Actress Eva Longoria, music producer Emilio Estefan and 21 other members of a presidential commission created in 2008 on Thursday asked Congress to support the first national Latino museum in the United States, in recognition of the contributions of the Hispanic community for more than 500 years in this country.

The presidential commission, created during the Bush administration, in a crowded press conference in the Capitol presented its final report to Congress and to President Barack Obama regarding the construction of the museum within the Smithsonian Institution complex on the Washington Mall.

"Latinos in the United States are a key part of the fabric of the nation. There is an urgency, a desire and a need to (have) a Latino museum on the Mall in Washington, and a better understanding that the long history and significant contributions of Latinos in the United States benefit everyone, not just Latinos," Longoria said.

Estefan, meanwhile, said that it was an "historic day" and a "moment of pride" for the 50 million Latinos in this country, without regard for their nationality or political affiliation.

"It's a country that we adore, that we're grateful to," Estefan, who promised to continue fighting for the museum, said.

The museum has the support of Hispanic lawmakers and Cabinet members, some of whom participated in the event.

Labor Secretary Hilda Solis said that it was an opportune circumstance to deliver the report to Obama, the first African American president in U.S. history and a person who, as the son of a Kenyan immigrant, knows the immigrants' struggle.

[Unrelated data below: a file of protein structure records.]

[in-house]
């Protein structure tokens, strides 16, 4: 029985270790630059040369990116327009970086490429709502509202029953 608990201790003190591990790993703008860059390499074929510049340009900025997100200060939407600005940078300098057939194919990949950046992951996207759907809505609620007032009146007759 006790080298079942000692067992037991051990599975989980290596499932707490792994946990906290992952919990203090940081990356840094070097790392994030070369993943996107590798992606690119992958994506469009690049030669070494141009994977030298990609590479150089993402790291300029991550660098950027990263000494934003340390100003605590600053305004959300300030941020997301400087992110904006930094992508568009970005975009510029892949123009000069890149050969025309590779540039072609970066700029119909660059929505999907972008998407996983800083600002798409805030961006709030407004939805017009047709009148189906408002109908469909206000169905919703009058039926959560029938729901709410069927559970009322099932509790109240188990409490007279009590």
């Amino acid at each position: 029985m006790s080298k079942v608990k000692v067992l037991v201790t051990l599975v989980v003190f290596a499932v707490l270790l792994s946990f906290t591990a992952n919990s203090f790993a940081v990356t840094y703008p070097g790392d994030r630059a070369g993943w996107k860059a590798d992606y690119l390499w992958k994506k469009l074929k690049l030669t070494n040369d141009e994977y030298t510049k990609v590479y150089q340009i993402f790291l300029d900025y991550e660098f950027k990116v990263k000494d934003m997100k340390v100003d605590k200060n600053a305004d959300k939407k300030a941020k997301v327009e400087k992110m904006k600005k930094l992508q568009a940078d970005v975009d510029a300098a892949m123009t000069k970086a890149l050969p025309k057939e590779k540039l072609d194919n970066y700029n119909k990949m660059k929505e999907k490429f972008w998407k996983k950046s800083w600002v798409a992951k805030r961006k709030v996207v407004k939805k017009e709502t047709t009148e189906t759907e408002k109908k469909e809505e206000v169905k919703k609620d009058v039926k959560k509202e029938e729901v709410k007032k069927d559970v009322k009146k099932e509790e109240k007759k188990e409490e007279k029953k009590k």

The museum is necessary and its location on the Mall - between the Capitol and the Washington Monument - is ideal "because it celebrates the history and contributions of the Latino community" in the United States, Interior Secretary Ken Salazar said.

Among the next steps that need to be taken to make the museum - the cost of which will be about $600 million - a reality is that Congress will have to approve it and contribute half the funds, Salazar said.

It will not be easy and there is still no start date for its construction, but "yes, we can; yes, we're going to do it," Salazar said.

The idea is for Congress to approve the site of the museum and make a commitment of $300 million for the museum's construction, commission chairman Henry Muñoz said.

The commission will collect the other half of the funds from the private sector, Muñoz said.

Although the commission did not provide any details about the content, programs or collections to be housed in the museum, the future cultural institution may well include exhibits about the Latino presence here before the country's founding in 1776.

In addition, for example, the museum could emphasize the founding in 1565 by Pedro Menendez de Aviles of St. Augustine, Florida, the first city established in what is today the United States, 42 years before the English colonial settlement in Jamestown, Virginia.

No doubt, the museum will reflect the role of the Spanish explorers, the contributions of Hispanics in all the country's wars, including the Revolutionary War, and the growing Latino participation in the cultural, economic and social fabric of the country.

The report was presented at a time when Latino influence in the country is growing substantially.

One in every six people in the United States, according to the 2010 Census, is of Latino origin with Hispanics representing 16 percent of the total population.